Throughout my hour-long test, I was instructed to be “loud”, “to pretend I was their best friend and walk directly at people,” and when I exclaimed that I was a courteous person, I was told, “this job is not meant for polite people.” Consequently, after being pushed by the team leader to be insistent and brash to those who passed me on the street, I left  feeling shocked about how UNICEF was representing itself to the public. When I inquired about their interactive tools, such as the Virtual Reality Glasses, the team leader was surprised that I even knew about them and exclaimed they were only rarely used for events. In my opinion, that is a big mistake!

Even though it was a bit distressing, I found my attempt at being a promoter to be really fulfilling, as I was able to see what type of instructions street fundraisers are given. They are trained to hit a target, to aim for as many sign-ups as possible, rather than learning to create a fulfilling experience that raises awareness about the non-profit they are representing. Additionally, I was surprised that UNICEF did not provide any welcome packs, or even show any photographs, or supportive information about where the donor’s money was going, and what each cent actually provided, as UNHCR is doing for its donors. Isn’t financially supporting a non-profit organization supposed to be a positive experience that allows civil society members the ability to make a difference in the world?


I believe that this Chugger approach to fundraising may work some of the time, perhaps for those donors who are not affected by the aggressive nature of it. As 27-year-old Seattle resident, and past Children International fundraiser states, “I understand it. It jolts people out of their day-to-day.” However, what about the many that feel threatened by this approach? What about the potential donors that care about where their money goes? As a 38-year-old Copenhagen resident declares, “you know that a big part of your donation goes to pay the person pestering you.”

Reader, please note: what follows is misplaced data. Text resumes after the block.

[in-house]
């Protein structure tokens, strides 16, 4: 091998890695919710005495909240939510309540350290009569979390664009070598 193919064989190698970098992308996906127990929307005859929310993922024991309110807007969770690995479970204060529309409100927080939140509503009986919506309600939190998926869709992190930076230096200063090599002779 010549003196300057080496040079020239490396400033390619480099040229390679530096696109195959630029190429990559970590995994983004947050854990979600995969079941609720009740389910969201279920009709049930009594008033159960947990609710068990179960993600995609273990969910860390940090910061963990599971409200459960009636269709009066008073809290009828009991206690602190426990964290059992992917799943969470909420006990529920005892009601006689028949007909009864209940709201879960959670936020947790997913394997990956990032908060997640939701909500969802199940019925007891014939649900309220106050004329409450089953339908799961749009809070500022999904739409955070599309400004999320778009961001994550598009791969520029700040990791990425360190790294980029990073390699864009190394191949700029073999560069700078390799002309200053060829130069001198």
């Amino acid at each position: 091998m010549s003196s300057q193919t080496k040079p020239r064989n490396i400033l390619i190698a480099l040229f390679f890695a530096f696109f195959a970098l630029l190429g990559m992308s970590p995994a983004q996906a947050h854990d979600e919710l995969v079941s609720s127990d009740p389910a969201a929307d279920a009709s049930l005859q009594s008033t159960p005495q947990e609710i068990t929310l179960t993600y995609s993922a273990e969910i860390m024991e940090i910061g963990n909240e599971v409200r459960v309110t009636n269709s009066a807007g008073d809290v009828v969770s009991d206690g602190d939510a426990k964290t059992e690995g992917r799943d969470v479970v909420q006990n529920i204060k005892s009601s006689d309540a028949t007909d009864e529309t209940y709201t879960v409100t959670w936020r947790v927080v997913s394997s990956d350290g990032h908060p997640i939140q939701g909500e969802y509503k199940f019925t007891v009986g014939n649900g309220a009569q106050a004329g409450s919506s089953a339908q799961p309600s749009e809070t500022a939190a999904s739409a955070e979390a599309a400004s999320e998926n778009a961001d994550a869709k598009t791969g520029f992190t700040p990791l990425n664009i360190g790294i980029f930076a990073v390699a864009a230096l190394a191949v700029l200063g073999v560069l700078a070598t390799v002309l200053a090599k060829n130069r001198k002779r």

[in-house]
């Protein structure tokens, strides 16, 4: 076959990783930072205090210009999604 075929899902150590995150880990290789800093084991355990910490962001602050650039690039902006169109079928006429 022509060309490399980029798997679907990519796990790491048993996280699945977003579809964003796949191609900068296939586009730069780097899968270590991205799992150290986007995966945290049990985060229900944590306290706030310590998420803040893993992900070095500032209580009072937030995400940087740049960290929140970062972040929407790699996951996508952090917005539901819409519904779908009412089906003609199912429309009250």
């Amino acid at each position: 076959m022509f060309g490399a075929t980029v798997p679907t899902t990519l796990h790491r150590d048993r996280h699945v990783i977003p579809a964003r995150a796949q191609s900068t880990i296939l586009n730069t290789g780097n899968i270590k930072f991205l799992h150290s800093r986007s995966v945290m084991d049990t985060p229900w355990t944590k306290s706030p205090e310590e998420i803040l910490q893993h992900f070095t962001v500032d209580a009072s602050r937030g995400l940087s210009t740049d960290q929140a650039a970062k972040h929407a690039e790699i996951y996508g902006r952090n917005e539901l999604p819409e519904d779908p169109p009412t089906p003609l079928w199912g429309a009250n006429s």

With many non-profits gaining a quarter of their total income from face-to-face fundraising, this type of fundraising is valuable, and obviously financially important. Therefore I think it is time to throw out the aggressive, fake, and annoying method that puts off a vast percentage of donors, and create approaches that allow the donor to feel fond of the organization they are financially supporting, and a valuable part of the process. We need to use these face-to-face interactions to help the public learn something about the lives of children, women, and people living in a situation completely different from their own.


If you want to share your opinion about street fundraising, you can fill out this short online survey, which UNICEF provided for my test day. I will happily pass along your anonymous responses to UNICEF, so maybe they can see that recording the responses and considering the opinions of their target group is valuable, and hopefully rethink their current approach.

Let us not forget whom these funds are for!